Cool design and real-life models keep the Journeys catalog on the cutting-edge of teen fashion Taking a cue from MTV, the networks are filling their schedules with reality-based TV, especially after the success of “Survivor.” It’s easy. You don’t have to pay actors, write scripts or spend for big-time special effects. Just turn on the cameras. Viewers seem to have great interest in seeing real people in front of the lens. And one company has taken that ball and run with it into the catalog space. Officials at Journeys, a retail chain with more than 400 locations, launched their catalog during the 2000 holiday

Weigh Your Paper Options
July 1, 2001

While catalogs are worth more than the paper they’re printed on, there remains a continuous drive among catalogers, especially in this day of rising postal rates, to decrease paper costs. Indeed, reducing the basis weight is an easy way to shave hundreds of thousands of dollars off a catalog’s bottom line, says Jean O. Giesmann, vice president of creative services at Plow & Hearth. But as with any change in the look and feel of your catalog, changing paper is not something to be undertaken lightly. Following are some of the factors and their possible consequences to consider. Why Change? Two independent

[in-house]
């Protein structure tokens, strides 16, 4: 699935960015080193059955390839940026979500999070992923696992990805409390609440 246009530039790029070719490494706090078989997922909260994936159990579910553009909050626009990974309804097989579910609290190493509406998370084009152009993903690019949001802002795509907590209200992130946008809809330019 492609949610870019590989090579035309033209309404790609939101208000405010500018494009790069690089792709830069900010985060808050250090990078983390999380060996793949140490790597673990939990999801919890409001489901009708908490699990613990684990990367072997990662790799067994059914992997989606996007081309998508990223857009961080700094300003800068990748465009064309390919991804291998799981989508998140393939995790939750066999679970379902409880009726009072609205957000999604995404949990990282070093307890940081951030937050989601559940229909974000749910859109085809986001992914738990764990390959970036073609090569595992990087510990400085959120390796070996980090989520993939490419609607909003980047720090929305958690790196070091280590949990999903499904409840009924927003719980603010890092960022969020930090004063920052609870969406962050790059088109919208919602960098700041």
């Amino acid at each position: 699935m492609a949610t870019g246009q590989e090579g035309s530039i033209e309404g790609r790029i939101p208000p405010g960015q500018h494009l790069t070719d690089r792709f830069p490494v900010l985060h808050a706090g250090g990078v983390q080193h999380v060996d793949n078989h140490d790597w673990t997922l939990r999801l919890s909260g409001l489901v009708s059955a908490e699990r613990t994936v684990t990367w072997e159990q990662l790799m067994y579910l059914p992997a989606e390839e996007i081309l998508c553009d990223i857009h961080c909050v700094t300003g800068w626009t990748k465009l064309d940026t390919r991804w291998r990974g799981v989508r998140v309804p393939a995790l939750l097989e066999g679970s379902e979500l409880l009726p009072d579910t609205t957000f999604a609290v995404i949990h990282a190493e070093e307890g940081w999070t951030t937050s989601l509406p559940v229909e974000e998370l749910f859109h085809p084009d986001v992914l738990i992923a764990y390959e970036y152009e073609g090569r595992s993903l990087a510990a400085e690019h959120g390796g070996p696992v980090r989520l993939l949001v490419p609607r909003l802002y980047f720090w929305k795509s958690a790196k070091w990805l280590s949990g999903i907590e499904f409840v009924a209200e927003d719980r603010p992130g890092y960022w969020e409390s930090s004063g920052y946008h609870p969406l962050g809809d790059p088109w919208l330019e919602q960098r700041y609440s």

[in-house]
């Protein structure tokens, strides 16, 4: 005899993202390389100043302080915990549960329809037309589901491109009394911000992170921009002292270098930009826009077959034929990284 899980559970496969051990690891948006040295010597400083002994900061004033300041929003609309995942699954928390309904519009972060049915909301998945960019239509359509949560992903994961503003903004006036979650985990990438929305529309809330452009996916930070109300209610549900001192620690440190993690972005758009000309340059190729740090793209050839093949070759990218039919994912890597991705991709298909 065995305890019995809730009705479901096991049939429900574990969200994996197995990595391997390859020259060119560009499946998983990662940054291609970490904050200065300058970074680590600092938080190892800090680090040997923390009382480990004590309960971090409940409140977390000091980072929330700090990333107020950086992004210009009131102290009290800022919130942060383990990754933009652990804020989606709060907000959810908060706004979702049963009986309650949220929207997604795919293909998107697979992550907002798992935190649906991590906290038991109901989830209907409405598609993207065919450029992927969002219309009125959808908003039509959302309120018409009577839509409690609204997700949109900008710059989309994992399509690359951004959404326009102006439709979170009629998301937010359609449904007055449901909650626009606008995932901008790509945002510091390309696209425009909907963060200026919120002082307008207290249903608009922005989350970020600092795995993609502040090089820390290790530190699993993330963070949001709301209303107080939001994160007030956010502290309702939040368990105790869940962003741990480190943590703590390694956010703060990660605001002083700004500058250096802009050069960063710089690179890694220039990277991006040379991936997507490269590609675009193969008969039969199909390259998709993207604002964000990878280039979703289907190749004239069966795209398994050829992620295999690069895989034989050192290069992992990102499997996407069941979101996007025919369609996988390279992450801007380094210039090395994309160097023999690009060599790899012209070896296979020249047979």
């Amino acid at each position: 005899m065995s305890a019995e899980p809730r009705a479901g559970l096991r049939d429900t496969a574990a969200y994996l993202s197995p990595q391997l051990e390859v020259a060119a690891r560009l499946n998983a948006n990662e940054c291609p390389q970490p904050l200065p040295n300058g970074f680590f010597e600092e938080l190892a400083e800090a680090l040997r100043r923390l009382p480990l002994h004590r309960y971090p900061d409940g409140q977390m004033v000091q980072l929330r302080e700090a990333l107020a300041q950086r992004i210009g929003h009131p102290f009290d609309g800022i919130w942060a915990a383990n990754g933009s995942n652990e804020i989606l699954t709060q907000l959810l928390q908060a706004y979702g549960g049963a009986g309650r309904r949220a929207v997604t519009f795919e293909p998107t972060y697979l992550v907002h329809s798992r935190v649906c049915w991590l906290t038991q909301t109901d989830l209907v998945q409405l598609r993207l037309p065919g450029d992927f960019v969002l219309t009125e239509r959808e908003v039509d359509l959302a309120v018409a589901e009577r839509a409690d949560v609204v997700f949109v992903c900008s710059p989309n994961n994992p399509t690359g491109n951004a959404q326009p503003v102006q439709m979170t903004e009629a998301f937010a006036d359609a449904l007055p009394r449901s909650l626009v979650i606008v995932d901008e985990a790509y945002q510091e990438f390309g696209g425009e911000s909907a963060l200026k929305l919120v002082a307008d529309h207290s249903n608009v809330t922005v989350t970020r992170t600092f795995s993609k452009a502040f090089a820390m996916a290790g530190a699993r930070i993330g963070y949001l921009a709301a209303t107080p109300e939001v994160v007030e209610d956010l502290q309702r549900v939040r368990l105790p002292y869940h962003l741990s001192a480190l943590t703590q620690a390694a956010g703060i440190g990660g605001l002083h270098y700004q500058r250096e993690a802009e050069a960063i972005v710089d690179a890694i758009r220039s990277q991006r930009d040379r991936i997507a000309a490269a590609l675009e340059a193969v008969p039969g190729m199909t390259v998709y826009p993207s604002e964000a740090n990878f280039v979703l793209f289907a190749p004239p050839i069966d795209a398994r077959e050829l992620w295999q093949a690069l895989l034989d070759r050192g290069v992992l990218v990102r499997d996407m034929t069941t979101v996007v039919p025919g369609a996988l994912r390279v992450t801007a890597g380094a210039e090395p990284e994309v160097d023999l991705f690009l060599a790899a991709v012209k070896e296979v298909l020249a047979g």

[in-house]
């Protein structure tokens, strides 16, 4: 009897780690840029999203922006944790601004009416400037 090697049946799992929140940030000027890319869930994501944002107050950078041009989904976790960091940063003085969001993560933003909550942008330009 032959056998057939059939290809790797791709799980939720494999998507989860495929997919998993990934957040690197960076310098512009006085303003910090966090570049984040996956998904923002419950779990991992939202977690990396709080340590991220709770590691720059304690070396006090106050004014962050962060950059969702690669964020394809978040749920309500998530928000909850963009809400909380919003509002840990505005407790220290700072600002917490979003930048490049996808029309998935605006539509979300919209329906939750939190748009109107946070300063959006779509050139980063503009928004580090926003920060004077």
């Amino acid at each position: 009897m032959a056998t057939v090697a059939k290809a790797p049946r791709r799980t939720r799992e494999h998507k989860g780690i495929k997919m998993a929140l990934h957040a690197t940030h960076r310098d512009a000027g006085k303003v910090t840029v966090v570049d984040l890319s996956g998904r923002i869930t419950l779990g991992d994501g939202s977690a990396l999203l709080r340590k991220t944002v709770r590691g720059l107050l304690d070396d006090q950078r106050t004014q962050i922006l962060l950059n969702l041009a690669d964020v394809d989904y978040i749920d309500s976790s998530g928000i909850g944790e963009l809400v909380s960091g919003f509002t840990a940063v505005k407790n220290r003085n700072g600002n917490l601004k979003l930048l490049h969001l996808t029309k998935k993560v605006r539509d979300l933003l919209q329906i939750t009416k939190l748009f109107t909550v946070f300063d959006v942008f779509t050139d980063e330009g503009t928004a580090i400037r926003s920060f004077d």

Is Variable Data Printing Right for You?
June 1, 2001

An up-and-coming technology called variable data printing (VDP) offers catalogers a relatively easy and effective way to create highly personalized direct marketing pieces. VDP offers the ability to change text, graphics and even photographs from one printed piece to the next without stopping or slowing down the web press. As a result, these digital presses not only can personalize but also can customize information for each recipient, making one-to-one marketing easy. While VDP is not quite ready to create full-sized custom catalogs, it can deliver personalized mini-catalogs that offer superior response rates and increase loyalty, say experts. Presently, VDP is used mainly in